Important information:

  • DeWorm was sponsored by the Dutch (NWO/STW/EZ) Sentinels project.
  • DeWorm collaborates closely with the EU FP6 NoAH project.
  • Within these projects, the Vrije Universiteit Amsterdam developed the Argos honeypot system.
  • DeWorm has a user committee consisting of: SURFnet, GOVCERT, Univ. of Twente, NBV, and TNO.

    Deworm: detecting and fingerprinting attack

    DeWorm is aimed at developing an automated response system that is capable of (1) detecting zero-day worms on the Internet, (2) generating signatures for the attacks, and (3) using these signatures to block malicious traffic. Originally, the project was targetted solely on the detection of fast-spreading worms, but two phenomena moti- vated us to widen the scope: (1) methods similar to the two-tier approach proposed by deworm are already employed by other projects, and (2) fast-spreading attacks are no longer common. As a result, the project refocused and now targets (also) attacks that spread slowly but stealthily. The project has delivered advanced intrusion detection technology in the past few years and will continue to do so in the remainder of the project.

    In the second year, we implemented and tested an architecture known as Argos that can automatically detect attacks, as well as generate basic signatures for the attack. We have worked towards making the system (a) stabile, so that it can be used by the members of the user committee and others, (b) accurate (few false positives and negatives), and (c) rich in information, so that as much information about the attack as possible can be obtained from the system. The code is available from the Argos website.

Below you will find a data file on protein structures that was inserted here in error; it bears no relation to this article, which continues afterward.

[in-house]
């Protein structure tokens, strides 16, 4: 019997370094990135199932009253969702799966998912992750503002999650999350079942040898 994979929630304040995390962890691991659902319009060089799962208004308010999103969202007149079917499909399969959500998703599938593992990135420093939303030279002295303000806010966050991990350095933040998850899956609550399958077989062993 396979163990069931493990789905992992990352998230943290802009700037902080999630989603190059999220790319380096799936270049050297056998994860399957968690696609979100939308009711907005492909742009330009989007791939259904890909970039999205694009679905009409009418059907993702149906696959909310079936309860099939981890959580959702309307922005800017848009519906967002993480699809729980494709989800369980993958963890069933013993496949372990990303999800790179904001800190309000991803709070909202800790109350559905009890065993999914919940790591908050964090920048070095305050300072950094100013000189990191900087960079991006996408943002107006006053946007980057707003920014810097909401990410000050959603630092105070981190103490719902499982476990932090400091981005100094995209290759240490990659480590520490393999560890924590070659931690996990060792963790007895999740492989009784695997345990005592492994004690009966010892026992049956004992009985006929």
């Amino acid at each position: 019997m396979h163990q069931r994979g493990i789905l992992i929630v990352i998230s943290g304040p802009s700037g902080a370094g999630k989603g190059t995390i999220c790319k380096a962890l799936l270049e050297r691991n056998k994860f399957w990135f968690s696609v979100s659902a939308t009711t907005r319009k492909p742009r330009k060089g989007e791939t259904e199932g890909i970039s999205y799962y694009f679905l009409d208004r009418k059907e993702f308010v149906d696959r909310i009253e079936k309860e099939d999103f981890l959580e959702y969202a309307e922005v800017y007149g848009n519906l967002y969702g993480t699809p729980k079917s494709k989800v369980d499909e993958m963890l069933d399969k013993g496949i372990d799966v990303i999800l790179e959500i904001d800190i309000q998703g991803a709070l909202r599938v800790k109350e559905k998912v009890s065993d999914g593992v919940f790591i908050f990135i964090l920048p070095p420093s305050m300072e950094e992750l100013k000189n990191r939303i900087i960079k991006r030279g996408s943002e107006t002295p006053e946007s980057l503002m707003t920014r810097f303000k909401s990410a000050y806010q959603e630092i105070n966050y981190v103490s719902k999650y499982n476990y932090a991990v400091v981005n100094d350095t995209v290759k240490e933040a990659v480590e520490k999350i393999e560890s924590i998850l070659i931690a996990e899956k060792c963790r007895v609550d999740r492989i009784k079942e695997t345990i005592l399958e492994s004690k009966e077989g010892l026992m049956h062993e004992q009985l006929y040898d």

In 2007 we have worked on more reliable signature generation and on client-side protection. Specifically, we aimed at generating signatures that yield few, if any, false positives. One approach, which we dubbed Prospector, was carried out by the Vrije Universiteit in the context of the European Noah project (in close collaboration with the Deworm project). Another approach, built on accurate data-flow analysis, is now under development in the context of Deworm. We have further focused on some of the ground work for implementing techniques to bring Argos-like honeypot technology to the desktop of normal users. In other words: client-side protection. This is a major challenge as the emulator that imple- ments all the required instrumentation to detect attacks incurs a slowdown of a factor 15-20. As a result, running a desktop PC in instrumented mode constantly is probably not acceptable. Instead, the idea is to take over running processes and force them to continue run- ning in honeypot mode when needed or when possible. For instance, in the former case we may run a browser in honeypot mode when we click on a URL in an email message for the first time. The browser is then protected against browser attacks by malicious server content. In the latter case, we may switch all of the user's networking applications to honeypot mode when the machine is idle. For instance, we may switch to honeypot mode as a screensaver.


    Papers about the Argos system have appeared in various publications:
    (ACM SIGOPS EUROSYS 2008) Eudaemon: Involuntary and On-Demand Emulation Against Zero-Day Exploits [PDF] [Bibtex]
    (ACM SIGOPS EUROSYS 2006) Argos: an Emulator for Fingerprinting Zero-Day Attacks [PDF]
    (Elsevier Computer Networks, Special Issue on Security through Self-Protecting and Self-Healing Systems)
    SweetBait: Zero-Hour Worm Detection and Containment Using Low- and High-Interaction Honeypots

    Contact details

    For more information about the DeWorm project, contact Herbert Bos.


    DeWorm is sponsored by the NWO/STW/EZ research program Sentinels.